When Cook became the first Englishman to breach the 10,000-run mark in Tests

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30 May 2020 | 04:29 AM
authorAshish Pant

When Cook became the first Englishman to breach the 10,000-run mark in Tests

He finished his career as the fifth-highest run-getter in the history of Test cricket



12,472 runs in 161 Tests at an average of 45.35, his country's highest run-getter and century maker in Tests, the first cricketer to receive a knighthood since 2006 - Sir Alastair Cook's career had its ups and downs but there is no denying that he is one of the best opening batsmen to have ever played the game.

On this day, in 2016, Cook aged 31, five months and five days became the youngest batsman and the first Englishman to scale the 10,000-run barrier in Test cricket. He achieved the milestone on the fourth day of the second Test against Sri Lanka at Chester-le-Street with a leg-side clip for four off Nuwan Pradeep. 

Cook went into the Test needing 20 runs to reach 10,000 runs. He missed out in the first innings falling for 15 but made sure he got to the mark in the second dig. England needed just 79 runs to win the Test and three-match series against Sri Lanka and Cook remained unbeaten on 47 to take them through by nine wickets.

"The 10,000 has been a milestone that has driven me over the last few years," Cook had said after reaching the mark. "You get tested at the top of the order in all conditions against the best bowlers bowling with the new ball and I'm glad I have hung around long enough not to get dropped."

Cook had in May 2015 surpassed Graham Gooch's Test tally of 8990 runs to become England's highest-scorer in Tests. He was, in fact, at one time in line to take over Sachin Tendulkar's overall run tally of 15,921 before retiring at a relatively young age of 33, in September 2018. He finished as the fifth-highest run-getter in the history of Test cricket at an average of 45.35 which included 33 centuries and 57 half-centuries. Cook however still plays for Essex in the County Championship. 

Cook was not the most elegant or attractive left-hander to play the game, but he got the job done for his team and that is what mattered. The fact that he scored all his runs as an opener mostly in English conditions which is often considered one of the toughest places to open the innings speaks volumes of his talent.

It was not just in England that Cook was successful. Barring New Zealand and South Africa, Cook aggregated in excess of 44 in every country he played in. In Asia, conditions where the best of foreign batters have failed repeatedly, Cook averaged a colossal 53.14. He was thrown into the deep end when he was flown halfway across the globe two days before the first Test against India, in 2006 and he immediately made a mark.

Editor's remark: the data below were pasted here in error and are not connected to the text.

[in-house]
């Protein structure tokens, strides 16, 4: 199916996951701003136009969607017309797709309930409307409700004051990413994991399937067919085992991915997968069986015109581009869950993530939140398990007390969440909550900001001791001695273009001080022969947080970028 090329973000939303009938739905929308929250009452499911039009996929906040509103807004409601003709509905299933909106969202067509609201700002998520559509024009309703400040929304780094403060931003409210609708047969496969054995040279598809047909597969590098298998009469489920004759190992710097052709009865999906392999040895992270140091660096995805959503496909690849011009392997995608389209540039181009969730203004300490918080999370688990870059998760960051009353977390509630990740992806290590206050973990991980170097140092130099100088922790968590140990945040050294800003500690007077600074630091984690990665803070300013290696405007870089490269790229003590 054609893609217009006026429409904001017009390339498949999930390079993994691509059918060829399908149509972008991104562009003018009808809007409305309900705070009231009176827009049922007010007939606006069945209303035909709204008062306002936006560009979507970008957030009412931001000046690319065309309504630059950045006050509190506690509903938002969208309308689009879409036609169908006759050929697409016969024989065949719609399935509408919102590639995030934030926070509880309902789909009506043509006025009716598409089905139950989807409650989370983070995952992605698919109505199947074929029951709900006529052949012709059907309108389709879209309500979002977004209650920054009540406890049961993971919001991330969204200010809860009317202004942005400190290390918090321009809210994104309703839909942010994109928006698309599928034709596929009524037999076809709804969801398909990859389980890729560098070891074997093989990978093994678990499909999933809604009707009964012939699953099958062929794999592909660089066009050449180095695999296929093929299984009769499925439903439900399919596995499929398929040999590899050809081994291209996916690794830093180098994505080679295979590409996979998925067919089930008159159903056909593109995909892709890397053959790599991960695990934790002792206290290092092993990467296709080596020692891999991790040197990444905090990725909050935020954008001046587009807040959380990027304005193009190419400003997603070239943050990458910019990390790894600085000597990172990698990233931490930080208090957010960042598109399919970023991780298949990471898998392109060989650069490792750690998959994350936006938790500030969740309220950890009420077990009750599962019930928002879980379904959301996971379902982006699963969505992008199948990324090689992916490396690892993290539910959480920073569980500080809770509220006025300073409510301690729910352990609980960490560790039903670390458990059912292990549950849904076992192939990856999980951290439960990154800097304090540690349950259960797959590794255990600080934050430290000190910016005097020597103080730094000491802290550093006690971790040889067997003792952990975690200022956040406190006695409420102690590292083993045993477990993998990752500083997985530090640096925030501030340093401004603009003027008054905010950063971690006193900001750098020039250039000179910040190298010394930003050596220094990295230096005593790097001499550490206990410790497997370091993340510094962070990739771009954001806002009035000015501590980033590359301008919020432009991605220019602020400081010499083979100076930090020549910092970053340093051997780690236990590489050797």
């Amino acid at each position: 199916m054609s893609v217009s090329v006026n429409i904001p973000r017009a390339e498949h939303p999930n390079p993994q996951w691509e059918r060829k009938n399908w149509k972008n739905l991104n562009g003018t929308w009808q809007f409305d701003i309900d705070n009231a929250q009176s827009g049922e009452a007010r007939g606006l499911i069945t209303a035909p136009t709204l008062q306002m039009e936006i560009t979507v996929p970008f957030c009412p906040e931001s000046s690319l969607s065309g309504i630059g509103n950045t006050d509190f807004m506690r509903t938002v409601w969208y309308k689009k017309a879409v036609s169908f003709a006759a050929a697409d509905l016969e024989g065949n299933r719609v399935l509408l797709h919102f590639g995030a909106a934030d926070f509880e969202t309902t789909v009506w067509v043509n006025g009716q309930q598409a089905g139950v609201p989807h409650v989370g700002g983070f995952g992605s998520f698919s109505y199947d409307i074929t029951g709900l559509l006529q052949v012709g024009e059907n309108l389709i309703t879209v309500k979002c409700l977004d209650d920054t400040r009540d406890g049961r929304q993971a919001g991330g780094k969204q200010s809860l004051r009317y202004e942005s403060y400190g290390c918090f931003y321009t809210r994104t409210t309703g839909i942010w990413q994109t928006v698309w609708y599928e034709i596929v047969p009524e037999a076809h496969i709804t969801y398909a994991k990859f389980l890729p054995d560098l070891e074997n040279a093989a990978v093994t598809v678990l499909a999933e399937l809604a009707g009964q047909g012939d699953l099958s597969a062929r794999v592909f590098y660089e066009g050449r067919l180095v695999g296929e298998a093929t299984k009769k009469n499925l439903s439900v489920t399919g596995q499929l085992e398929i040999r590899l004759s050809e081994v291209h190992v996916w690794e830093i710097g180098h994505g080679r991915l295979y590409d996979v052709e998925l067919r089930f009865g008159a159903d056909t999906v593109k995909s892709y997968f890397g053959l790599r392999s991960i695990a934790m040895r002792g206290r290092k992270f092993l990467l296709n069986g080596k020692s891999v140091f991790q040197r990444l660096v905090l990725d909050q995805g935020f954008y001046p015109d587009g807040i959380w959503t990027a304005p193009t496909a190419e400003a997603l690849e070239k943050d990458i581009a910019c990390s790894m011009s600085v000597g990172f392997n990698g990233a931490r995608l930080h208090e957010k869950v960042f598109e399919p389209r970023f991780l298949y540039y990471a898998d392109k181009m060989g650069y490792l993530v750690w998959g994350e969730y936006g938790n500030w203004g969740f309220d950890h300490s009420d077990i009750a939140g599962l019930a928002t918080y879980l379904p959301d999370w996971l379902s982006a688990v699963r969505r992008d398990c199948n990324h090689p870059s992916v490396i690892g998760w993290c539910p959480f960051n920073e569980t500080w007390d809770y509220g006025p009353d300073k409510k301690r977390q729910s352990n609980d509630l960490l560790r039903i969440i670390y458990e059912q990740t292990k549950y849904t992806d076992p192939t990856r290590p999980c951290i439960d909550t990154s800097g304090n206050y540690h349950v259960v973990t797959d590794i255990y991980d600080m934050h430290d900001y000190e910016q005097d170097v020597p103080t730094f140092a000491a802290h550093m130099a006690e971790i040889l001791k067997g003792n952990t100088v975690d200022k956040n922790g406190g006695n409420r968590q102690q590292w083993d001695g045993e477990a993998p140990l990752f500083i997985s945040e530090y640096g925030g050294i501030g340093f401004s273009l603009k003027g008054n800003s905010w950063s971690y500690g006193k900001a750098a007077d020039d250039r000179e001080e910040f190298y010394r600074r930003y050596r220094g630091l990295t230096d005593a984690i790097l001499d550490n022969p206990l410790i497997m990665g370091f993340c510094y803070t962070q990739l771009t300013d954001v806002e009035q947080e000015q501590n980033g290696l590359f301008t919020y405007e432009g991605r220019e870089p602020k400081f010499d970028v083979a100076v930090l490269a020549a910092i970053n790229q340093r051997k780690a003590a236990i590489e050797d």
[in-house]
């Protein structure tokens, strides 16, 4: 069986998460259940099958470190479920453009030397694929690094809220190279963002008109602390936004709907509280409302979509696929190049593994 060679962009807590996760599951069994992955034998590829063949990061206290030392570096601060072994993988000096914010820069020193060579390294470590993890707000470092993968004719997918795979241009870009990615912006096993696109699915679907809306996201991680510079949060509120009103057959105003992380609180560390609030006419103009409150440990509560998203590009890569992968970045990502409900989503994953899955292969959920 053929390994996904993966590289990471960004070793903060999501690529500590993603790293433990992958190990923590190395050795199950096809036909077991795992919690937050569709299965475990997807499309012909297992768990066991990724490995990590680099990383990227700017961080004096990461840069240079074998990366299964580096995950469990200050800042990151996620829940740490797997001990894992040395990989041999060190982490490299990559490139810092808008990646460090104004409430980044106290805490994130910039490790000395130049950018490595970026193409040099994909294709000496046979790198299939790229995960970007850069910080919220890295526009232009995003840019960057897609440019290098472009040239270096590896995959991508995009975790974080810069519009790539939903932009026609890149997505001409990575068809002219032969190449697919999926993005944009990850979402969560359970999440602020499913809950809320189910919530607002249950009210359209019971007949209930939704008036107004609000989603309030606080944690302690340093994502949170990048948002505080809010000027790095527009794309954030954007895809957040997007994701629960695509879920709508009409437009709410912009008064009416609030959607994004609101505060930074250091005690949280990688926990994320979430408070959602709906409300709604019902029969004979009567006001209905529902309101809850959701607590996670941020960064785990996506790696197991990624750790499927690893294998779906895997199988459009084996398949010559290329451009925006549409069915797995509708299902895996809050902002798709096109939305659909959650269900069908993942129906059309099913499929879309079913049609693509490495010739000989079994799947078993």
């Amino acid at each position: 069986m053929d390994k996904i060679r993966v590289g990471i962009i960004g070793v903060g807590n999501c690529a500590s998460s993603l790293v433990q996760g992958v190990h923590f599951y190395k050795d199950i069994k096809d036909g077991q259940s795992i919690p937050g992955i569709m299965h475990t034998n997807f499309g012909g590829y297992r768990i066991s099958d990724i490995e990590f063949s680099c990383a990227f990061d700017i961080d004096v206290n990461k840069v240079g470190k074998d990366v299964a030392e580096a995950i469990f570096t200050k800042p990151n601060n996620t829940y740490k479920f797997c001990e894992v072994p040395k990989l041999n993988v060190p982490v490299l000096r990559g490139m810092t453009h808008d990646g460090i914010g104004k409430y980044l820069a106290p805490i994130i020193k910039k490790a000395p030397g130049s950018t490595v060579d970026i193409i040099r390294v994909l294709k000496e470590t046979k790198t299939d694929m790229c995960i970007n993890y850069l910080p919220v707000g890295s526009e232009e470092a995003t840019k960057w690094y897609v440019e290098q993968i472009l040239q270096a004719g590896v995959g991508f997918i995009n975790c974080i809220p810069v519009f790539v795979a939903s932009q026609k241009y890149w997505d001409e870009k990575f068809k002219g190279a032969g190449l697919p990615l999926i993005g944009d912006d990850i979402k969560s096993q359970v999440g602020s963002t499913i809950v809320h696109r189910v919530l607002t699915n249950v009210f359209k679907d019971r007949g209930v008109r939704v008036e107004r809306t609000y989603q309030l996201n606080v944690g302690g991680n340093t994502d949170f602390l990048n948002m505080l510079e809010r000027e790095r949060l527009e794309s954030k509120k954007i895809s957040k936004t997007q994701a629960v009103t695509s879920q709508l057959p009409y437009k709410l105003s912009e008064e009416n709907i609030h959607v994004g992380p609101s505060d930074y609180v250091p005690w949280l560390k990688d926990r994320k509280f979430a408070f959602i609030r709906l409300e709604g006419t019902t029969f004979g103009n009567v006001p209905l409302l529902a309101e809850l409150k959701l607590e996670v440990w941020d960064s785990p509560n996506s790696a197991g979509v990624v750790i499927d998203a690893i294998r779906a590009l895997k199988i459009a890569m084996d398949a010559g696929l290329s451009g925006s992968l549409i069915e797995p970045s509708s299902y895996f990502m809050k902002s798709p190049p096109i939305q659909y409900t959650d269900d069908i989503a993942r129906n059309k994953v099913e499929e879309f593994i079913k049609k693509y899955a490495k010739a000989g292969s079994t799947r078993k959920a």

Cook started off his Test career in India with a 60 and a 104* and his love affair with Asian conditions began. In 28 Tests in Asian conditions, he has scored 2712 runs, the most for any non-Asian batsman. The next best here is Jacques Kallis who is almost 700 runs behind Cook on the list. He has played 10 series in Asia and has averaged more than 50 in more than five of those.

Cook often reserved his best for India. He scored 2431 runs in 30 Tests against the Indians averaging 47.67 which includes 9 half-centuries and 7 tons. However, it was his effort in India that stood out. In 13 Test matches in India, Cook scored 1235 runs at 51.46 which included 4 half-centuries and 5 centuries. No other visiting batsman has managed as many centuries as Cook in India. 

His biggest achievement probably was during the 2012-13 series when England defeated India in India for the first time in 28 years. He amassed 562 runs in 8 innings during the series aggregating a strong 80.28 as England took the series 2-1.

Another striking feature of Cook's batting in India was the way he tackled the spinners. He faced a total of 309.4 overs against spin in India where he averaged 53.73 as compared to 160 overs against pace at 53.63. 


Cook began his Test journey with Andrew Strauss as his opening partner and through the course of the next six years or so until Strauss' retirement the duo forged one of the best opening partnerships Test cricket has seen. The third-most successful opening duo (in terms of runs) in the history of Test cricket and the best-ever for England, both seemed to understand each other really well which clearly showed how well they operated between the wickets. 

Strauss and Cook opened together in 117 innings where they averaged a high 41 while sharing 4711 runs between them. Only Matthew Hayden-Justin Langer (5655 runs) and Desmond Haynes-Gordon Greenidge (6482 runs) are ahead of Strauss and Cook on this list. 

The void left at the top of the order was such that after Strauss retired in August 2012, Cook had as many as 12 different opening partners for the next six years but not one with whom he could forge a long-enough stand. With Cook having retired, England are still looking for answers at the top of the order but have not been too successful in their attempts.

It was not just Cook's stubbornness at the crease that got him through. He was a thinking cricketer, and an astute captain. There were a few fallouts, the one with Kevin Pietersen being the most highlighted but overall Cook was a cricketer admired by one and all. That was noticeable in his last Test against India where his century in the second innings was greeted with an ovation lasting several seconds. 

One of just five cricketers to score a century in his opening Test and a century in his last, Cook's legacy as an opener in Test cricket will be there for ages to come.

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